Island Strong; The Journey to West Peak

Living on a subtropical island such as Taiwan comes with a certain pretense. It can make you soft or it can make you strong. Taiwan is very convenient and that also makes it very comfortable. If you like to be comfortable this is a great place for you, (especially as a foreigner). If you like to visit night markets and watch movies in air conditioned department store theaters in the summer time, and your idea of “exercise” is a game of badminton, then Taiwan is the place for you. Your soul can grow fat and soft and you can enjoy your comfort to the fullest. If you have a lust for adventure, and you find that buying insignificant things is profoundly unsatisfying, and you are willing to get dirty and smelly and oh so stinky in the summer heat, then Taiwan is also the place for you. There is no in-between. It is your choice; soft or strong.

Though I have been to Hehuan Shan four times this spring, it took until the fourth time to make it to West Peak. The Hehuan Range (North, Main, East, and West Peaks) are all part of the Taiwan 100. East and Main are little more than 15 minute walks up an extremely steep hill. Unless you are trying to bag as many peaks as possible from the list, not really worth it for an outdoor enthusiast to waste their time with. North Peak, is an easy day hike and provides a spectacular view of the central and xueshan mountain ranges.

Time Lapse over Hehuan Shan

Xueshan (雪山主峰Snow Mountain) from North Peak (xueshan)

Qilai from north peak 奇萊山 (central)

Central Range point 中央尖山 (central)

Guan shan 關山 (central) and Nanhu  南湖大山 (central)

And on a clear day even Yushan 玉山 (Yushan range)


To west peak is another 5 km from north peak. At about the 6.7 km mark. It can be done as a day hike, we discovered a pretty tough day hike. We began our journey at 8 am from the campground near north peak and arrived at west peak around 11:30. The view from west peak was not as spectacular and since it was nearing afternoon we did not get a clear view for very long.

We took a rest as the fog rolled in and made our way back to north peak around 1:00 pm, getting us back to the campsite around 5. The way there from north peak is not as challenging as the way back. There are about 5 small peaks to climb over to get back to the north peak. There is a campsite at west peak, but there is no water source, so as it can be done as an overnight hike, you would have to bring your water with you.

When we arrived it was getting a little too late for comfort. On Hehuan, it is very humid and there is no cover on the peak. When the fog comes in you are pretty much screwed. We packed as quickly as possible and planned on meeting our slower moving companions back on the trail so we could get down before dark. Two people carrying four peoples worth of camping gear wandering around in the fog. We could not see more than a meter or two in each direction. And I thought we were lost for sure. I have never been so grateful for that large mysterious billboard next to the trail in my life. We met our friends and exchanged gear right in time for it to start raining. Now it is about 6 pm and we are waiting for darkness to come at any minute. We still had about 1.3km left to go. Luckily the rain cleared up some of the fog, so on the main trail we were able to see where we were going. Unluckily, the rain brought a storm. We heard the crackle of thunder in the distance and kept moving hoping that it would stay away long enough for us to get down. It didn’t.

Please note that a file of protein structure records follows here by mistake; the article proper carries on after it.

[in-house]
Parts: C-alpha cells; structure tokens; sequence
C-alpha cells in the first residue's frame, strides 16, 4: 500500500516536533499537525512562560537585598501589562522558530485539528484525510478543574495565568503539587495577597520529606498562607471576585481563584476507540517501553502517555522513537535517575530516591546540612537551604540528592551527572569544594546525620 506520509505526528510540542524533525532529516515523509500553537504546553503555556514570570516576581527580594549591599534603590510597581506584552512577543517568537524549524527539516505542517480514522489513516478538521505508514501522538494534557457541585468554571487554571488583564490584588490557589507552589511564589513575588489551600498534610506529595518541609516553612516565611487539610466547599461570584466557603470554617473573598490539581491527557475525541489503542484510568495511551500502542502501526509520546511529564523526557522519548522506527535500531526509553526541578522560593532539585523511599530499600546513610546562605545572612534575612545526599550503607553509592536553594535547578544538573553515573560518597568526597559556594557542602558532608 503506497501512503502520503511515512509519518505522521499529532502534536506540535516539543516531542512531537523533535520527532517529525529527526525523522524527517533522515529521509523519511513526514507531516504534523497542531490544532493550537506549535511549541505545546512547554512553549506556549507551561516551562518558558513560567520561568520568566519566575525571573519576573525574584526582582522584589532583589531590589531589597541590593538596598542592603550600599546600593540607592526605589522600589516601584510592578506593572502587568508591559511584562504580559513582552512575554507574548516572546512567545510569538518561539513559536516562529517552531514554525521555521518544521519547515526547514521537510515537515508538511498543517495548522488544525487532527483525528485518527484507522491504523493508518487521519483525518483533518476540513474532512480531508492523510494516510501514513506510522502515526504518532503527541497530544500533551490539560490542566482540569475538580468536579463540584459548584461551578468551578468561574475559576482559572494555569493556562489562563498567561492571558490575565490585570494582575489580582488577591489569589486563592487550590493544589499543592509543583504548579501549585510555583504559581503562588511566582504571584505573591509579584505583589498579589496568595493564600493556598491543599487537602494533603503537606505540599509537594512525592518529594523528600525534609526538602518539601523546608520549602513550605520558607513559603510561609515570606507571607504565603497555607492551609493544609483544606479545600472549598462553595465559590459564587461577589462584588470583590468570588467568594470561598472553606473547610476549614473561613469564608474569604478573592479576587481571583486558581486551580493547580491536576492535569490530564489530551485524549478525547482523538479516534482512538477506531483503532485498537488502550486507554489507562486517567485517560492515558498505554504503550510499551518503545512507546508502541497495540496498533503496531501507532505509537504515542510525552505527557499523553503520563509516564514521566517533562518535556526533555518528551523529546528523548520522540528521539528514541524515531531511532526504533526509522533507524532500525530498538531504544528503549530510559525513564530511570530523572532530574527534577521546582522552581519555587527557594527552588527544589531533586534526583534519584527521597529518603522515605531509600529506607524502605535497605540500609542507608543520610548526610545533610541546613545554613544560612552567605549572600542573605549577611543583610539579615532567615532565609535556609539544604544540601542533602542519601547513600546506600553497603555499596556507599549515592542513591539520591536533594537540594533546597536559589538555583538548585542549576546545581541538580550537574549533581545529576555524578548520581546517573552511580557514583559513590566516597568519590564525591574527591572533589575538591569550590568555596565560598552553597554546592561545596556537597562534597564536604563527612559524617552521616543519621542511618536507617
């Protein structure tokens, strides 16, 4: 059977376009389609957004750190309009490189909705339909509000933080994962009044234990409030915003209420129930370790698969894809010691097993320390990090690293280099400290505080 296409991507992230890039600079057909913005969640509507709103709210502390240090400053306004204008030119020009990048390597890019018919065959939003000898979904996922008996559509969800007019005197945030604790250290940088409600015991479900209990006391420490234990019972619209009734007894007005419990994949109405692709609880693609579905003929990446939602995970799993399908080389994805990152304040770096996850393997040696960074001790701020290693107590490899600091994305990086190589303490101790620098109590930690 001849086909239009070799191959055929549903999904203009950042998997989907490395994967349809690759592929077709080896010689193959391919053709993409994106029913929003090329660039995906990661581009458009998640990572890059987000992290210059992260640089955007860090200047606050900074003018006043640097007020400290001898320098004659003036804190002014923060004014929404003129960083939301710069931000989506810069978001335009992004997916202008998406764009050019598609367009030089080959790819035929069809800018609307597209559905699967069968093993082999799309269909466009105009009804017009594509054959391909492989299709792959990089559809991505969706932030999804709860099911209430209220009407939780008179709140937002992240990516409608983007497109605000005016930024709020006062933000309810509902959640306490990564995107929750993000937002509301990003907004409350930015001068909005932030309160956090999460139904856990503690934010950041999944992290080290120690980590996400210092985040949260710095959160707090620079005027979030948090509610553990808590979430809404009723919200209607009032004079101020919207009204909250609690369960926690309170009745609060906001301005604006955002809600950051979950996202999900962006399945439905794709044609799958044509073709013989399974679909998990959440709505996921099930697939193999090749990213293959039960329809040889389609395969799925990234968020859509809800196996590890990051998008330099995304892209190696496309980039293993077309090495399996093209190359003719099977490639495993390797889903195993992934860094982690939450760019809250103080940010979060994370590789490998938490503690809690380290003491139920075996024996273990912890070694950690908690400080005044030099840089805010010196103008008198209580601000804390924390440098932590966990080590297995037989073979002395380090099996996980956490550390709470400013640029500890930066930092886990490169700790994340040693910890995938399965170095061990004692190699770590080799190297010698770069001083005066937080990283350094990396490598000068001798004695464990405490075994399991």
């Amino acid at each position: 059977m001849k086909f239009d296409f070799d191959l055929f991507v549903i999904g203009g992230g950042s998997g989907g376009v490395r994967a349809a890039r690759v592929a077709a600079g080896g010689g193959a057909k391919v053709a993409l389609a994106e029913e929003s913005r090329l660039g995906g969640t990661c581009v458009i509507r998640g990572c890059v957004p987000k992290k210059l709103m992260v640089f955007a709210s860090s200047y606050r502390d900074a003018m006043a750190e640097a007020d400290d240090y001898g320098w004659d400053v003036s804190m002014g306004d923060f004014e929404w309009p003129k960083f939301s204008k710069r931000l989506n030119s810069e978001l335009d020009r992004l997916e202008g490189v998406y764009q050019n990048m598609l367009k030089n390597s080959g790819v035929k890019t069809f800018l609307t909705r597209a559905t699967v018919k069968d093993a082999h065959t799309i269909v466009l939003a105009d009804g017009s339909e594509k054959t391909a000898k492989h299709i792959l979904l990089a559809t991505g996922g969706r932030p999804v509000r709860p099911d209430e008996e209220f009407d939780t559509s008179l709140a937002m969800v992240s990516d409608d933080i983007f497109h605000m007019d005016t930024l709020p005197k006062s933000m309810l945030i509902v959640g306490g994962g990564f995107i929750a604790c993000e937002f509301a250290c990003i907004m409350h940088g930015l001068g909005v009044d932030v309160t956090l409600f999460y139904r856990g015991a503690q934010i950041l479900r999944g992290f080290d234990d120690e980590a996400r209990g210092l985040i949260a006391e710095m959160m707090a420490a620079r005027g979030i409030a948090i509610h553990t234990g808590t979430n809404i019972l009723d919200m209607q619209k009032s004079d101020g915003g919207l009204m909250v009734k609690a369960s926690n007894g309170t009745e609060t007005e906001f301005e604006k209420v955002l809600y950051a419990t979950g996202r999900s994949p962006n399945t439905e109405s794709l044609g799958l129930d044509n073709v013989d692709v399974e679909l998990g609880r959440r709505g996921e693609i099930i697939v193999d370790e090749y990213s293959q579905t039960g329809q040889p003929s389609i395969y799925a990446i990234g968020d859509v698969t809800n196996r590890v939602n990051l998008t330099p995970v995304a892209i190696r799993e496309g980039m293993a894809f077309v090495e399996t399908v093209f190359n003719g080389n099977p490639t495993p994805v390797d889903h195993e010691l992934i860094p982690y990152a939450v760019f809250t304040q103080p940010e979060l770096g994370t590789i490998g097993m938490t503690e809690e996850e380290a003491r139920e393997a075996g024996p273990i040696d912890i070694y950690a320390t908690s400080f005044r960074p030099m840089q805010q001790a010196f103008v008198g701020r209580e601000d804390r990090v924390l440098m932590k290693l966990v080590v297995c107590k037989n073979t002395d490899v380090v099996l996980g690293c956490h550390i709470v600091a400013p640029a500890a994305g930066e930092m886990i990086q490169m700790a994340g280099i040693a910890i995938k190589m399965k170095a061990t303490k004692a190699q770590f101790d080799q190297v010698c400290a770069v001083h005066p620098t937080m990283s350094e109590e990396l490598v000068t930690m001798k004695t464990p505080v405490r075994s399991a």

It was upon us fast and before I knew it I was on an exposed mountain top in a lightning storm with two metal hiking poles strapped to my backpack. This is when life gets a little uncomfortable. I felt the tingling in my hands after a flash was a little too close for comfort. I only had one kilometer to go and was trying to make it to the tree line without losing sight of my friends behind me. One more big flash set me over the edge. I ran. I missed trail running and that was the most exciting trail run I’ve ever done. I have done the trail several times so I had a general idea of what terrain to expect at which point. I reached the treeline within 5 minutes of starting to run, but in my panicked state didn’t stop. Around the .6km mark I knew I was almost there, the stairs were starting to appear and I knew I was going to make it. I hoped down the last stair in a staircase and turned a corner and wham! Tripped and fell face first onto a tree root. I got up, collected myself for a moment, wiped the blood out of my eye and continued running the .3km I had left. When I got down I iced my eye with my water bladder and waited for my companions. When they arrived about 45 minutes later, everyone was exhausted but in good spirits and laughing at me for panicking like an idiot.

Whatever conditions you face in life or on the mountain, it could always be so much worse. I am so so so grateful that the worst of it was being bloody and cold for about 30 minutes. No one was struck by lightning, we didn’t lose any gear, no car trouble, plenty of water. We were very lucky that the thunderstorm came at the very end of our hike and not somewhere in the middle. The next morning I was happy to feel that familiar mountain soreness in my quads and biked to work with my black eye.

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